Chess Olympiad: Indian teams falter at finish line

August 9, 2022

ChessChess Olympiad


Their ‘tryst-with-glory’ moment turned out to be a tryst with heartbreak. When the Indian women’s team entered the game hall in the morning, they had one hand on the gold medal. But as the day unfolded — arguably the most crushing of their playing lives — an inspired US plotted a shock defeat, whereby Ukraine snatched the gold medal and they ended up with a bronze. A historic medal, nonetheless, but drenched in tears of grief. A historic medal, but a cruel souvenir of their most painful afternoon.

How differently could it have ended! Sometime later, they would revisit the game and wonder what went wrong or how differently they should have played. Time will heal wounds and they will resign to the cruel denouement of the sporting gods. They did not blunder, rather were outplayed by a team that was nowhere among the title contenders. As Tania Sachdev, painting a stoic face, put it: “We all have bad days. But for us, that moment came on our most important day. The last day.”

There was no self-pity, but self-empathy. None would feel that sense of cruel destiny as Tania. She was the anchor steering the wheel to the golden shores, the El Dorado. Until this match, she was on an unbeaten streak and had managed eight points from 10 games. But of all the matches, the law of averages caught up with her on the last day and she lost her first game of the campaign. She summed up the game against 18-year-old Carissa Yip: “Nothing worked for me, absolutely nothing. It happens to all players, but unfortunately it happened to me on the most decisive day. We had worked so hard for all these months and reached so close, but to slip on the last day is devastating,” she reflected, concealing the pain in a half-smile.

Most days, there would be a saviour to lift them out of the abyss. On Tuesday, there was none. Both R Vaishali and Koneru Humpy were forced into draws by Gulrukhbegi Tokhirjonova and Irina Krush. Bhakti Kulkarni, who had replaced the experienced Harika Dronavalli who is in an advanced stage of pregnancy, too fumbled against Tatev Abrahamyan. “We missed her (Harika) but we had made a decision to not play her on the final day as her pregnancy was quite advanced,” Humpy said.

Humpy has waged several battles and endured dizzying ups and downs herself, but in a defeated tone, she said: “Winning a bronze is indeed historic, but as a sportsperson, I am still grappling with the reality that we failed to win a tournament that we should have. We had beaten most of the teams, drawn against Ukraine, we were cruising midway through the tournament, yet…” She could not finish the sentence. Their Olympiad would remain like that — an unfinished sentence.

More disappointment

But they have comrades in grief. India B could hear the tinkle of gold too when they were en route defeating eventual champions Uzbekistan on Monday. But D Gukesh — the most tragic of tragic heroes — self-destructed against Nodirbek Abdusattorov. For much of the match, Gukesh was winning, before it came to a drawing position, whereupon his opponent offered a draw. The Indian refused and got beaten. Sometimes, on such monosyllabic words hinge the destiny of men and empires. He felt devastated and shut himself in the room. Then it dawned on him that there was still a match to play, another high-stakes match: “I thought if I am gonna kill myself, I would rather do it tomorrow than today. I will fight for one more day.”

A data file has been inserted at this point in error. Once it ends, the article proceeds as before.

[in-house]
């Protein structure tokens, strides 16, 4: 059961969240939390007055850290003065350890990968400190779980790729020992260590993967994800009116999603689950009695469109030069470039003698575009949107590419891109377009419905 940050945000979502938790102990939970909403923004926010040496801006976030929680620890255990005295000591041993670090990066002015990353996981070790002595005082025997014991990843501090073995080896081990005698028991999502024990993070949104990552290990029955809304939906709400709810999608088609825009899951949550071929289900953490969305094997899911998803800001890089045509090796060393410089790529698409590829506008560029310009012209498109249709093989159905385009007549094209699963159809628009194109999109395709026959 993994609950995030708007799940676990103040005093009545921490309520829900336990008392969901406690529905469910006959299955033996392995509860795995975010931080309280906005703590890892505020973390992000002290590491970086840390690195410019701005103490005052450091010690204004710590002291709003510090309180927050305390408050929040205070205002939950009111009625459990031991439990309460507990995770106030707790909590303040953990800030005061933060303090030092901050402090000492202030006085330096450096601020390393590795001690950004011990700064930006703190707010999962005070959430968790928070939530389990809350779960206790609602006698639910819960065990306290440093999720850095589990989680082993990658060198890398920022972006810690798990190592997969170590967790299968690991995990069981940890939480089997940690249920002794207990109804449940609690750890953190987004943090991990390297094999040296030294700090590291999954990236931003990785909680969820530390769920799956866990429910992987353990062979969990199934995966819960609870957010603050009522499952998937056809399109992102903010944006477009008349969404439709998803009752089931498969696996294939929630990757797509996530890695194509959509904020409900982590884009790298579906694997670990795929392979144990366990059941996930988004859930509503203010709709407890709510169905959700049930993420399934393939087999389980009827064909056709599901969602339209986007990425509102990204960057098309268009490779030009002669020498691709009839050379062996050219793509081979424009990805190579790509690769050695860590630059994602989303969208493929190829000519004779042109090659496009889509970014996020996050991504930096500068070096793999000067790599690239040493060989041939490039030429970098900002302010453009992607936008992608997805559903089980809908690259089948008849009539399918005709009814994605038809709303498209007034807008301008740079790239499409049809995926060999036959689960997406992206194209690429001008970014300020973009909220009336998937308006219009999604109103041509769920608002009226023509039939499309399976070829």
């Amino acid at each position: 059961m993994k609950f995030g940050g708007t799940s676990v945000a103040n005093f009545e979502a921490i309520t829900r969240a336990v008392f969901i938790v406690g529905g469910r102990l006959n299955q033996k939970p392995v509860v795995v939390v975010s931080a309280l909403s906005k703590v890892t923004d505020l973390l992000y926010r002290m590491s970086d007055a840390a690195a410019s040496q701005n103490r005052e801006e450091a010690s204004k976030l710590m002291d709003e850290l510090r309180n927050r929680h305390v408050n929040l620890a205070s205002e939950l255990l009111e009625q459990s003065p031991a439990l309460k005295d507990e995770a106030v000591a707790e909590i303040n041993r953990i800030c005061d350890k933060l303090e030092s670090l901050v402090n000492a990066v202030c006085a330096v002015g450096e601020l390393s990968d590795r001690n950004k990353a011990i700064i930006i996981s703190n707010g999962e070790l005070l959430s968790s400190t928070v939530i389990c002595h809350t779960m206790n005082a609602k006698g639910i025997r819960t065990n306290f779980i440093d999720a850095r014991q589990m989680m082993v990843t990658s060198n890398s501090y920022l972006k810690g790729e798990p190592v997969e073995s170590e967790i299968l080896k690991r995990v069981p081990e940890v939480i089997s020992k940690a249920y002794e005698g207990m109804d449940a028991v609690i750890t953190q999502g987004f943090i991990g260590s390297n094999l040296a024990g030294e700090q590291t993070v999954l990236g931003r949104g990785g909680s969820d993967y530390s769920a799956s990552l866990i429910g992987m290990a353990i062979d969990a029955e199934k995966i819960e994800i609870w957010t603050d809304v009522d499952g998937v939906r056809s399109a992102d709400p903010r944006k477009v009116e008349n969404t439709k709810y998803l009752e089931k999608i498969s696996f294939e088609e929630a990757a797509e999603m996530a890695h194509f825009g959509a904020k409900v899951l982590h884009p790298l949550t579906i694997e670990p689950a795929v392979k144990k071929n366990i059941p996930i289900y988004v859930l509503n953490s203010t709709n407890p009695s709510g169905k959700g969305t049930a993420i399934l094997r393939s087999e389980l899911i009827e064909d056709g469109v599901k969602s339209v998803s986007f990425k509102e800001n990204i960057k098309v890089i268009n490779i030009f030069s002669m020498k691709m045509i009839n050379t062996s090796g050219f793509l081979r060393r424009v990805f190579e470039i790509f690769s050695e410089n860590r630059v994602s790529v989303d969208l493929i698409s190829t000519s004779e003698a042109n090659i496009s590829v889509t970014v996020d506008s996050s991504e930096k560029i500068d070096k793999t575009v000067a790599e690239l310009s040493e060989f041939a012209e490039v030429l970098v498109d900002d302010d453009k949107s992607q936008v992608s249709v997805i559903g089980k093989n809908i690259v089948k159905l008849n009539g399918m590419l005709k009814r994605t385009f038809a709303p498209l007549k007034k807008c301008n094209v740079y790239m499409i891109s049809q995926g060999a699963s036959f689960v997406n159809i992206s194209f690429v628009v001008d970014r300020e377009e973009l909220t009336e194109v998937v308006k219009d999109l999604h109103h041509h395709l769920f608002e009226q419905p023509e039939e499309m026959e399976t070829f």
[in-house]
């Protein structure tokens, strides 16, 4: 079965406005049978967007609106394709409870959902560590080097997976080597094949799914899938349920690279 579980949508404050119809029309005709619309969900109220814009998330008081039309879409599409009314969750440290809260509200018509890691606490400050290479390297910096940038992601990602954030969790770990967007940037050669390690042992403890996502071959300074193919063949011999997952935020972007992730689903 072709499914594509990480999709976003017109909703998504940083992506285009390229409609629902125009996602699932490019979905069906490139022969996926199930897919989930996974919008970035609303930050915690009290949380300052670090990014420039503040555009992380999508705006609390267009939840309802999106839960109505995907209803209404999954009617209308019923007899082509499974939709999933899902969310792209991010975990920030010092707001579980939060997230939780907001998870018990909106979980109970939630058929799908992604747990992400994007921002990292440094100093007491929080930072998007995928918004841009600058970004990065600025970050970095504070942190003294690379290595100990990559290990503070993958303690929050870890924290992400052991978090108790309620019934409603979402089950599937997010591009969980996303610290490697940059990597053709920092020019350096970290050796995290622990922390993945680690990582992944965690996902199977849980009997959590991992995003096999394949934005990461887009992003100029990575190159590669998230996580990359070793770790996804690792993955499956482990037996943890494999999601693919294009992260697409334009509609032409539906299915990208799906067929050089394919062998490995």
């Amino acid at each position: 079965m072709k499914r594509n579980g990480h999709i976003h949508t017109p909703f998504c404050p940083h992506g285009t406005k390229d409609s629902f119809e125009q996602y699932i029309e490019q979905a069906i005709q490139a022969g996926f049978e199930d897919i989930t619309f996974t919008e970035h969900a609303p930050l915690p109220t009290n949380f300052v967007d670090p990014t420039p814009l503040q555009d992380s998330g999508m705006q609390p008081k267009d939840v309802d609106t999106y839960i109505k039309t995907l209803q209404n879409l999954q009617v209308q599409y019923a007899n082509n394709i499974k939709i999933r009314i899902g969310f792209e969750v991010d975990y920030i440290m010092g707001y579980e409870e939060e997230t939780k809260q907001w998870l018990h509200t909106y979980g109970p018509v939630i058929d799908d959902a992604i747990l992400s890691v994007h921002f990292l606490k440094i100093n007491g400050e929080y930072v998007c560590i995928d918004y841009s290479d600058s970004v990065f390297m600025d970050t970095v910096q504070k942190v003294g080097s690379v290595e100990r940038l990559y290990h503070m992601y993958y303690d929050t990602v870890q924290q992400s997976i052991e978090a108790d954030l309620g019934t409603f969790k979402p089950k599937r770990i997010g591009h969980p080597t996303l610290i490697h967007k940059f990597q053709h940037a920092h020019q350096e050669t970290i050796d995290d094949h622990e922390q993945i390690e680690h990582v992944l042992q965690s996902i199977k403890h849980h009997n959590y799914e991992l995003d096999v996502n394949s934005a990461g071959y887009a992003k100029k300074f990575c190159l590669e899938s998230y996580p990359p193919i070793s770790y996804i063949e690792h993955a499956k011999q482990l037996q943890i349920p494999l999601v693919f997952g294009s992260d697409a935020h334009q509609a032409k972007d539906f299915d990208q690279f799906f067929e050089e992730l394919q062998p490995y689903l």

Admirable was his recovery, though grisly German Vincent Keymer held him to a draw. So was the fate of R Praggnanandhaa at the hands of Rasmus Svane. But the victories of Raunak Sadhwani and Nihal Sarin guaranteed a bronze. However, it was little consolation for Gukesh, adjudged the best player of the tournament for his record-equalling streak of eight wins in eight games

“Yeah, we won a medal, I won a medal but the bronze would have been a gold, but for the mistake I made. I was very angry at myself, and that hurts me,” he said.

But the warm embrace of Viswanathan Anand soothed him. “He told me that it is all part of life and you should get motivation from such incidents. He then recollected some of his own heart-breaking moments and I felt much better,” he Gukesh.

Nonetheless, there were more positives than negatives in the overall evaluation. The negative was India A finishing fourth, probably hinting at a transition phase and reality check. For there is a generation of whiz kids snapping at their heels. Gukesh, with his exemplary performance, has leapfrogged the rest to become India No. 2. Praggnanandhaa demonstrated that there is a steelier side to his game. Nihal and Raunak too are teenagers and perhaps the best days of Indian chess are yet to be. The B team was the cynosure of the chess fraternity that had descended in Mahabalipuram over the fortnight. “Hopefully, the gold that we missed here would inspire us for the gold in the next Olympiad,” said Gukesh, regathering his defiance.